Strategic Planning for Nonprofits: 5 Helpful Tax Time Tips

strategic planning for nonprofits

You started a nonprofit to help the community and get behind a cause. Yet, business does not run on good intentions. There are expenses many find difficult to cover despite the tax-free status.

Every dollar counts.

Come tax time, you’re required to file a Form 990 if revenue exceeds $50,000. Strategic planning for nonprofits maximizes benefits of the tax-exempt status. It helps with following the strict government guidelines. The plan emphasizes goals and vision. It will create action steps to fulfill your mission. The following outline provides  some items to explore during tax time. For a more comprehensive review we suggest consulting a tax attorney or CPA that specializes in non-profit accounting.

Strategic Planning for Nonprofits: Action Steps

A Form 990 details operations. It gives the IRS an understanding of the nonprofit’s mission. Failure to file begins the auditing process. This results in an automatic revoking of the tax-exempt status if this happens 3 years in a row. Form 990 is a valuable resource for strategic planning for nonprofits. The form creates a baseline to help understand progress and commitment.

Here is how Form 990 further improves efforts during tax time:


Form 990’s must display to the public. The public information allows understanding and scrutiny of the public. This transparency is beneficial when profiled by organizations like Charity Navigator or GuideStar. Nonprofits with high financial commitments receive positive public perception. Better perception results in news coverage and donations. Donors like to see that the majority of their donated dollars are going towards the cause and not to operating/administrative costs.


Tax time creates an incentive for detailed inventory reporting. The net effect being:

A) less wasteful spending on unnecessary items

B) identifying setbacks from the lack of resources

The inventory assessment will also provide a fundraising goal for these needed resources. It helps set priorities and accelerates the strategic planning for nonprofits.

Hybrid Models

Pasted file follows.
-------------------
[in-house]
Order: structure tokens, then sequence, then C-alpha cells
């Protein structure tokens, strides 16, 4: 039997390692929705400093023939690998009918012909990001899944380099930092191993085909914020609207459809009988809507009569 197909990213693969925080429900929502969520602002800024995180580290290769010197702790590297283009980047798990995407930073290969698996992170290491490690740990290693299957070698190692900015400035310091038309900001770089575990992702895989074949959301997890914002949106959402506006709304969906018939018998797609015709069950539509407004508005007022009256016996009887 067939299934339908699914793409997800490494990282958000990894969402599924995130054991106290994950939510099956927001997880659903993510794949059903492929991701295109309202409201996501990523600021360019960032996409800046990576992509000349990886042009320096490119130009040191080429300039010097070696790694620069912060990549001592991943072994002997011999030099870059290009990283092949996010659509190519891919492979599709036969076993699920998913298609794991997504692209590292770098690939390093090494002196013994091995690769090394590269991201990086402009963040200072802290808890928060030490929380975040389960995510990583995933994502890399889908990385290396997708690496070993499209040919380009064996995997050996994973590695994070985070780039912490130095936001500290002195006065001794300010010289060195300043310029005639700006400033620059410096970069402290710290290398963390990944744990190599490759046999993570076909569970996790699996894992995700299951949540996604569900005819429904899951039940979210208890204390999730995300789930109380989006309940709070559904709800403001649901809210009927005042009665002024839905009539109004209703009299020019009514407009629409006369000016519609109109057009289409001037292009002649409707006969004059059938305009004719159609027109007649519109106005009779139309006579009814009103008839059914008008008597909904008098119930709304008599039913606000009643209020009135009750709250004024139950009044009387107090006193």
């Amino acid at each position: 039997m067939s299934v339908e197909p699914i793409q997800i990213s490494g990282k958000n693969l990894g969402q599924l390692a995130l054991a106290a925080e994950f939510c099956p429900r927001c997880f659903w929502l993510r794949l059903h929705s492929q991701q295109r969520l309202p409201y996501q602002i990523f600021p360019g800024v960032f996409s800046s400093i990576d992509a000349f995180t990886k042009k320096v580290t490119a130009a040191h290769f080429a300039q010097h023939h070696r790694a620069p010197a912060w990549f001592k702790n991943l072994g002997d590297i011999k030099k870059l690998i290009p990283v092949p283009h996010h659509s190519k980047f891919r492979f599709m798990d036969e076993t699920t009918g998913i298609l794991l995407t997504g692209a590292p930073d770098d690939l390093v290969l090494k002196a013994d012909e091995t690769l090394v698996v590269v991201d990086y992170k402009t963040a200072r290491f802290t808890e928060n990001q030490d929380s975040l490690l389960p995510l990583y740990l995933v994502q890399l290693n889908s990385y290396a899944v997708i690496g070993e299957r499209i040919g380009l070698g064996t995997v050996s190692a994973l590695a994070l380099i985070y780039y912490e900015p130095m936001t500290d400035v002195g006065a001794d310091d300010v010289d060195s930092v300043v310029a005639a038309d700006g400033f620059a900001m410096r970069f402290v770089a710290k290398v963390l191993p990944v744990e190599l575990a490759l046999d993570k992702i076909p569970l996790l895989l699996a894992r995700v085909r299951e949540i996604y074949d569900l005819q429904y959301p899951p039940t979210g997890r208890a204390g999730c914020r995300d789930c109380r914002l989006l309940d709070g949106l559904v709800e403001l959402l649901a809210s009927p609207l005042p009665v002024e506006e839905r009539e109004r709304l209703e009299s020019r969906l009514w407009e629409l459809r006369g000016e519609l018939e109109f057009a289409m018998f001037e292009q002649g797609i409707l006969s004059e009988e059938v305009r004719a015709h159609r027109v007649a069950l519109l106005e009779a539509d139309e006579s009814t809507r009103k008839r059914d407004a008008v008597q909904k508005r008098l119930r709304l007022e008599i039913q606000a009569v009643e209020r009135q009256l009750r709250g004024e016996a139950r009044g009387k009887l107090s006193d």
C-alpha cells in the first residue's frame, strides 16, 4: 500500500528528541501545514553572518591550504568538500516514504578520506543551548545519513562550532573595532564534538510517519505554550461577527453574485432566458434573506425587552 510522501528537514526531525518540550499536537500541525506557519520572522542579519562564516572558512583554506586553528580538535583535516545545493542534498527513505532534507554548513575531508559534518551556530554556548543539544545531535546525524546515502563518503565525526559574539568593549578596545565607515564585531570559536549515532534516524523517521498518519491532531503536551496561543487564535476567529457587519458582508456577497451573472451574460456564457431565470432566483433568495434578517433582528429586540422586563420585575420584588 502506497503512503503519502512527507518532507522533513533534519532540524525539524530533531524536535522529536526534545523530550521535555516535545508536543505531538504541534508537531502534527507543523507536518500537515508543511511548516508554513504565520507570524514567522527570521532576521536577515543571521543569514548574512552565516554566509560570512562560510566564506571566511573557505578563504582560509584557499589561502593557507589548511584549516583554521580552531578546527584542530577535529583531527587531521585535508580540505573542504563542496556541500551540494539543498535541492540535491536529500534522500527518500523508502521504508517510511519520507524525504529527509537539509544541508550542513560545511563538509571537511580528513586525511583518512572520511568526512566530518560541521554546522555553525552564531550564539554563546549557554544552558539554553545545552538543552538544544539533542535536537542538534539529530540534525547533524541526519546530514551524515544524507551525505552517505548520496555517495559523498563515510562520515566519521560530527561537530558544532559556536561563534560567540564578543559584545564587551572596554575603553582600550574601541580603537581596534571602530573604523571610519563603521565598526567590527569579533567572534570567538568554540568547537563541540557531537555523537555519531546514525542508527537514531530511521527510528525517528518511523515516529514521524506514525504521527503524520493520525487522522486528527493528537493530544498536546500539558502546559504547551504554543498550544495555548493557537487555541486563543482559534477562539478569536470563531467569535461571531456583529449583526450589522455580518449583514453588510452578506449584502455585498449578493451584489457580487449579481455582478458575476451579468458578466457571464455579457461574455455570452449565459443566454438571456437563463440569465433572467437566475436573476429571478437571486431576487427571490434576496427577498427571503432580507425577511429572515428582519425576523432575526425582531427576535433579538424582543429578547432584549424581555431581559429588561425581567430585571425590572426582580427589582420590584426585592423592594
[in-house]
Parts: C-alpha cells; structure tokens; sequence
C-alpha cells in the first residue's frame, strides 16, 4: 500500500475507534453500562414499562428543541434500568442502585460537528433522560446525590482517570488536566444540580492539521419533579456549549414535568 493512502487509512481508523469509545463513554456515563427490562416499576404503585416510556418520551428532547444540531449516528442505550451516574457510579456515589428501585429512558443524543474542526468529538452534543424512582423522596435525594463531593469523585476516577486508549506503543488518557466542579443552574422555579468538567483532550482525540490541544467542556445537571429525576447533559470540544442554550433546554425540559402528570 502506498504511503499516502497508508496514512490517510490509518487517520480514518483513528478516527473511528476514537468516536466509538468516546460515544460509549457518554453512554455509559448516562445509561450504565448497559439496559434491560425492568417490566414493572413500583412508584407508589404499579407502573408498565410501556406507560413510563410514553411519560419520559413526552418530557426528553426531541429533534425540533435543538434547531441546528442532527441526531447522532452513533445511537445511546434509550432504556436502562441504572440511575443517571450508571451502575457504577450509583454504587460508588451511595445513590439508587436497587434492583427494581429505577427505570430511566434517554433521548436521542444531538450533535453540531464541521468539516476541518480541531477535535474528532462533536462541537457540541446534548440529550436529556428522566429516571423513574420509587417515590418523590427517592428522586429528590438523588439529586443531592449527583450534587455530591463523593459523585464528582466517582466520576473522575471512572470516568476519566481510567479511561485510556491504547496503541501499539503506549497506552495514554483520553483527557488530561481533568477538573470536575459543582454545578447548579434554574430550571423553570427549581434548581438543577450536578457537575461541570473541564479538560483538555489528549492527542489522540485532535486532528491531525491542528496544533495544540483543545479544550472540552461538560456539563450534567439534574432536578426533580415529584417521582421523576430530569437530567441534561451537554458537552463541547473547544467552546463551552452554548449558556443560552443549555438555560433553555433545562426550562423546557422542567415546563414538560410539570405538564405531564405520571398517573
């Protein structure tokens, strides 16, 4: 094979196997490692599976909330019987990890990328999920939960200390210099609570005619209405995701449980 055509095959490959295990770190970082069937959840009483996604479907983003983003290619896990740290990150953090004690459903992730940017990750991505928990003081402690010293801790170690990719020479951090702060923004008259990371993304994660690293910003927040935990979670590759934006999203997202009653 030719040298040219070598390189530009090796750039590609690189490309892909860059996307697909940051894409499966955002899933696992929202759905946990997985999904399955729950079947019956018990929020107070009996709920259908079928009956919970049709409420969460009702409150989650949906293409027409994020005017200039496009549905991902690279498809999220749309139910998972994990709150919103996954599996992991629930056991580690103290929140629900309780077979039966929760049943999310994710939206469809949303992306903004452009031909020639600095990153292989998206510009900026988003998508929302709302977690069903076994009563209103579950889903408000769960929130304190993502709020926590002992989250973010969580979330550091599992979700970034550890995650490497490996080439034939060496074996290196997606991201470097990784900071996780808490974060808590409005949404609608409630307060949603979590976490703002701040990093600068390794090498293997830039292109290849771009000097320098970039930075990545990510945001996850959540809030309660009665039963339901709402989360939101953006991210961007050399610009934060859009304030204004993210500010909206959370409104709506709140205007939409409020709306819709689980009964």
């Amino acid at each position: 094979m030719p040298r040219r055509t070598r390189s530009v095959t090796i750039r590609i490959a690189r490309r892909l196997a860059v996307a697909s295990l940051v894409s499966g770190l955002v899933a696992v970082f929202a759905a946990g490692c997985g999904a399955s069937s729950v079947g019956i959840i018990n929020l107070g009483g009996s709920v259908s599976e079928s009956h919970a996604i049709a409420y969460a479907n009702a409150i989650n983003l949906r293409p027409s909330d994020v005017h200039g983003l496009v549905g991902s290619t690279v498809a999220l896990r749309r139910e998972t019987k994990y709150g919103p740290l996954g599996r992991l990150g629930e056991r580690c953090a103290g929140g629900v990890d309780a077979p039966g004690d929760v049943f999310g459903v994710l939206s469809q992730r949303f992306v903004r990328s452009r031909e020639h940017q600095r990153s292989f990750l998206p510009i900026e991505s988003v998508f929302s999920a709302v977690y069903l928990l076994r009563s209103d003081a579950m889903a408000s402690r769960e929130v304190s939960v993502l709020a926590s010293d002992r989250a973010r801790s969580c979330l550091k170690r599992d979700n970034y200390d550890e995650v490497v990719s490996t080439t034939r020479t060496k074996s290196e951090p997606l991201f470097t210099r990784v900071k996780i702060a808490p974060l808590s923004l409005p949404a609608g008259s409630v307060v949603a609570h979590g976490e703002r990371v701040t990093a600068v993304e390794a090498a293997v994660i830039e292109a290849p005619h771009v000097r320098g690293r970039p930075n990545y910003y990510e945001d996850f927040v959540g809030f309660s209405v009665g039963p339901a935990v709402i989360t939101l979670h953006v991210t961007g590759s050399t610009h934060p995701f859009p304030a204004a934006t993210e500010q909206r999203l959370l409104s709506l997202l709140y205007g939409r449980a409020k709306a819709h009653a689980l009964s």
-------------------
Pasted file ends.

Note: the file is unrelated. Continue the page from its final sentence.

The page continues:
Many nonprofits are turning to a hybrid model. The model creates a sister companies when efforts threaten the tax-exempt status. This scenario creates two entities — one nonprofit and another for-profit.

        • The for-profits company may come about as a result of revenue sources that can function as a business on their own like, for example, filing patents for inventions. The successful invention is available to generate revenue. The nonprofit keeps its standing to receive donations and grants. The for profit may donate a portion or all of its profits to the non-profit. Many nonprofits will do this with rental properties.
        • Strategic planning for nonprofits will help to determine when to divide part of the nonprofit into a for-profit sister company to create the hybrid. It will also help determine if this hybrid strategy will develop a strong income-generating offshoot for the nonprofit. Note that hybrids are very tricky and must be set up and maintained with care and specific planning otherwise both nonprofit and for profit are at risk from huge legal liabilities.


The strategic planning should provide understanding for donors. It aligns goals and objectives of the nonprofit and answers common questions for donors:

        • Is this nonprofit doing good work?
        • Do they need the funding?
        • Have they accomplished their goals?
        • Are they taking action for the future?

Fundraising efforts improve when donors feel their contributions going toward a worthy cause. A strategic plan shows potential donors their money is well placed.

Fraud Alert

Nonprofits receive most of their funding through small donations from individuals. Corporate philanthropy, grants, and government funds are other ways nonprofits garner finances.It’s easy to lose track of financial accounts when there are many sources and the potential for fraud lurks within these contributions. Additionally, employee or board skimming does happen. Strategic planning will help the organization detect and end these occurrences.

Finding Help with Strategic Planning

Almost all nonprofits can benefit (and thrive) from strategic planning. The planning creates a roadmap. It helps to identify ways to maximize resources during tax times.

Need help navigating legal guidelines and setting up a strategic plan? Want to stretch every dollar? Let LaSusa & Deb be an extension of your team. Call us today to take the action steps toward a prosperous future for your nonprofit.